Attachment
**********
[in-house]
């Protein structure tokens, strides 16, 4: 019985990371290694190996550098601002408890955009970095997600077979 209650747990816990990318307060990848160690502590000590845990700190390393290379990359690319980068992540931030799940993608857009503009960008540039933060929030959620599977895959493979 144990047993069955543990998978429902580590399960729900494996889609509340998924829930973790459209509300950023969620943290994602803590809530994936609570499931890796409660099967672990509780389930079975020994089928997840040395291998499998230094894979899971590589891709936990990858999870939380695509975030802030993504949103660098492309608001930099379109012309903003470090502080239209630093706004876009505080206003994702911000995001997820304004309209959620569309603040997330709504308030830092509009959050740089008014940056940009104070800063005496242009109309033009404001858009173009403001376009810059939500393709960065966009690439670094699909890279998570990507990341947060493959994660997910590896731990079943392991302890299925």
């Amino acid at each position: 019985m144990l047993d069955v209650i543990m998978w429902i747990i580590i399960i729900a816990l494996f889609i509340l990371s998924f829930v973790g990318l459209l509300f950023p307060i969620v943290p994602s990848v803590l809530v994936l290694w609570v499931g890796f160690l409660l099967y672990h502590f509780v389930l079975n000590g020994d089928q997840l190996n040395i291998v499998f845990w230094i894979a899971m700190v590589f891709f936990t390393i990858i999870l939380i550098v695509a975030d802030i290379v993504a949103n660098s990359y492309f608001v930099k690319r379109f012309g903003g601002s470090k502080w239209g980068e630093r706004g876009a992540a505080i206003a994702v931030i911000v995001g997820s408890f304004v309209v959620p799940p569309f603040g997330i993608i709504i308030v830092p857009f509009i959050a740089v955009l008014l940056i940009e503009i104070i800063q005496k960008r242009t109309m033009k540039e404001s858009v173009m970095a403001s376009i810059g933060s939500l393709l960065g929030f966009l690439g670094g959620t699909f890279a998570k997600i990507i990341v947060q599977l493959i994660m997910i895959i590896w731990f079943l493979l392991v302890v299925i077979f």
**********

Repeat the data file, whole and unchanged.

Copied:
[in-house]
């Protein structure tokens, strides 16, 4: 019985990371290694190996550098601002408890955009970095997600077979 209650747990816990990318307060990848160690502590000590845990700190390393290379990359690319980068992540931030799940993608857009503009960008540039933060929030959620599977895959493979 144990047993069955543990998978429902580590399960729900494996889609509340998924829930973790459209509300950023969620943290994602803590809530994936609570499931890796409660099967672990509780389930079975020994089928997840040395291998499998230094894979899971590589891709936990990858999870939380695509975030802030993504949103660098492309608001930099379109012309903003470090502080239209630093706004876009505080206003994702911000995001997820304004309209959620569309603040997330709504308030830092509009959050740089008014940056940009104070800063005496242009109309033009404001858009173009403001376009810059939500393709960065966009690439670094699909890279998570990507990341947060493959994660997910590896731990079943392991302890299925």
């Amino acid at each position: 019985m144990l047993d069955v209650i543990m998978w429902i747990i580590i399960i729900a816990l494996f889609i509340l990371s998924f829930v973790g990318l459209l509300f950023p307060i969620v943290p994602s990848v803590l809530v994936l290694w609570v499931g890796f160690l409660l099967y672990h502590f509780v389930l079975n000590g020994d089928q997840l190996n040395i291998v499998f845990w230094i894979a899971m700190v590589f891709f936990t390393i990858i999870l939380i550098v695509a975030d802030i290379v993504a949103n660098s990359y492309f608001v930099k690319r379109f012309g903003g601002s470090k502080w239209g980068e630093r706004g876009a992540a505080i206003a994702v931030i911000v995001g997820s408890f304004v309209v959620p799940p569309f603040g997330i993608i709504i308030v830092p857009f509009i959050a740089v955009l008014l940056i940009e503009i104070i800063q005496k960008r242009t109309m033009k540039e404001s858009v173009m970095a403001s376009i810059g933060s939500l393709l960065g929030f966009l690439g670094g959620t699909f890279a998570k997600i990507i990341v947060q599977l493959i994660m997910i895959i590896w731990f079943l493979l392991v302890v299925i077979f």